Because house rooms typically aren’t designed to become an audio production studio, you’ll need to do some trial and error before you get the acoustic renovations right. Take out all the furnishings, including any pictures or posters, mirrors and furnishings that could vibrate and then analyze the empty room by walking around and making lots of noise.
Listen, and gauge how much sound diffusion or absorption you already have and how much you may need.
You can buy entire music studio acoustic treatment kits. However, to save money, you may want to make your own fiberglass panels. To make the panels more efficient, don’t forget to include an air gap between the panels and your walls.
If you’re on a very strict budget, instead of buying or making panels, you can absorb high-frequency sounds with objects around the house, including thick quilts or duvets, thick drapes or even mattresses.
Don’t forget to add bass traps to room corners to help absorb lower-frequency acoustical energy. Bass traps help solve the “muddy” sound in your mixes so you hear the bass sound better.
Believe it or not, where you put the furniture in your new music recording studio is important. Comfort and accessibility are important.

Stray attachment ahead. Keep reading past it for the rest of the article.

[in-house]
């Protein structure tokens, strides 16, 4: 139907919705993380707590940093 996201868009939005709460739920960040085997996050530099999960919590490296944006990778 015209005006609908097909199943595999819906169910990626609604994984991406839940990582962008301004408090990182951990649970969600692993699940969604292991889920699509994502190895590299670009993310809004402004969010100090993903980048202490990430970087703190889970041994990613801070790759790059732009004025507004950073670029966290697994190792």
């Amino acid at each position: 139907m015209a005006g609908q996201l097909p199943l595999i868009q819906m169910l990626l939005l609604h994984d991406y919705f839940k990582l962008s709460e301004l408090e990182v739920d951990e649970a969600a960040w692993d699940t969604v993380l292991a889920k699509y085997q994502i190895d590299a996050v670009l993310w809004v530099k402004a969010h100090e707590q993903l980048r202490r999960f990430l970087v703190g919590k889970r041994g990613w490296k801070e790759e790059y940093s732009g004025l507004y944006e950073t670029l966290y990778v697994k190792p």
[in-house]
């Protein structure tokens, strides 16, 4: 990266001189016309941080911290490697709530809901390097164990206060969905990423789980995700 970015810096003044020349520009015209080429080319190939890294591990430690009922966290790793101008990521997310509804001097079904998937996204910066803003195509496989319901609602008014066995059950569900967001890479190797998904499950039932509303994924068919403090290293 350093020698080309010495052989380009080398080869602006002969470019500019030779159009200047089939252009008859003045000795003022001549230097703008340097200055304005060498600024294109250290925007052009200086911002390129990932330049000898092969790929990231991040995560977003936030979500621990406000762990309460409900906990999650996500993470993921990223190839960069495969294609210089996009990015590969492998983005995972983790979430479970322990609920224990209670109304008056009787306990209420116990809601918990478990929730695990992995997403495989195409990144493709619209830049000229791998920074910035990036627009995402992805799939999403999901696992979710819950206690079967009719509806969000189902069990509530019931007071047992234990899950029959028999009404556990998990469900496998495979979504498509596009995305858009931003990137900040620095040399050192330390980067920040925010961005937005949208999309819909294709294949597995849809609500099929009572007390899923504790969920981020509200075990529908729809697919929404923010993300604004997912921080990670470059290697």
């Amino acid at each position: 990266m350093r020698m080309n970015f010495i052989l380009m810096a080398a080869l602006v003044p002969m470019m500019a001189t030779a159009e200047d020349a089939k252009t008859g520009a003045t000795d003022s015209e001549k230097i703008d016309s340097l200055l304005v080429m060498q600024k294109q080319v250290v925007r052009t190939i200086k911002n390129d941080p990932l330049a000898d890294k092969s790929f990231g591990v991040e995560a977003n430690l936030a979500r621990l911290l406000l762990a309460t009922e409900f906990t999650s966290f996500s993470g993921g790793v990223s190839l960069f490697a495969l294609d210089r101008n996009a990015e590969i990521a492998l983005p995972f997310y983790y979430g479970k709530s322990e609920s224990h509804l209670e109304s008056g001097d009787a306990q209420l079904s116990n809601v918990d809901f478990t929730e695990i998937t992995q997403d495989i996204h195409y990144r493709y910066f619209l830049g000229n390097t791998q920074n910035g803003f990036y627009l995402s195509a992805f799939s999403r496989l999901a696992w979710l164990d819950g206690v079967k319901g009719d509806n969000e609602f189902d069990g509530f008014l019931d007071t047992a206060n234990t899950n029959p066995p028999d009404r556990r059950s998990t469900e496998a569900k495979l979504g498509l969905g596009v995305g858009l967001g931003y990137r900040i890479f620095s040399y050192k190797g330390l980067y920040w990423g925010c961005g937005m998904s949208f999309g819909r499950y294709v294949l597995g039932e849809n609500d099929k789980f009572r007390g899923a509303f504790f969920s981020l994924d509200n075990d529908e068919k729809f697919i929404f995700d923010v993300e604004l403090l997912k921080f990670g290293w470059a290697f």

Do you have enough room to sit and play a guitar, bass, or drums, and also to stand up or sit down at the microphone when recording?
Does the space let you easily move from one spot to another? Is there room for others so you can collaborate or record a band?
Do you have room to mix your music after recording?
To help sound quality, remove from the room anything that can vibrate, including wall decorations or objects on your desk. Keep furnishings to a minimum.
Position your monitors ideally at ear level, on either side of your computer, and carefully read the instructions that come with your monitor speakers. The placement of your monitors is extremely important and can make a big difference in how you hear the sound.
Carlos Trejo is a diverse author with experience on home-related topics and a passion for technology. He loves everything from music to gardening and is not afraid to show it. You can find more of his work on Porch.com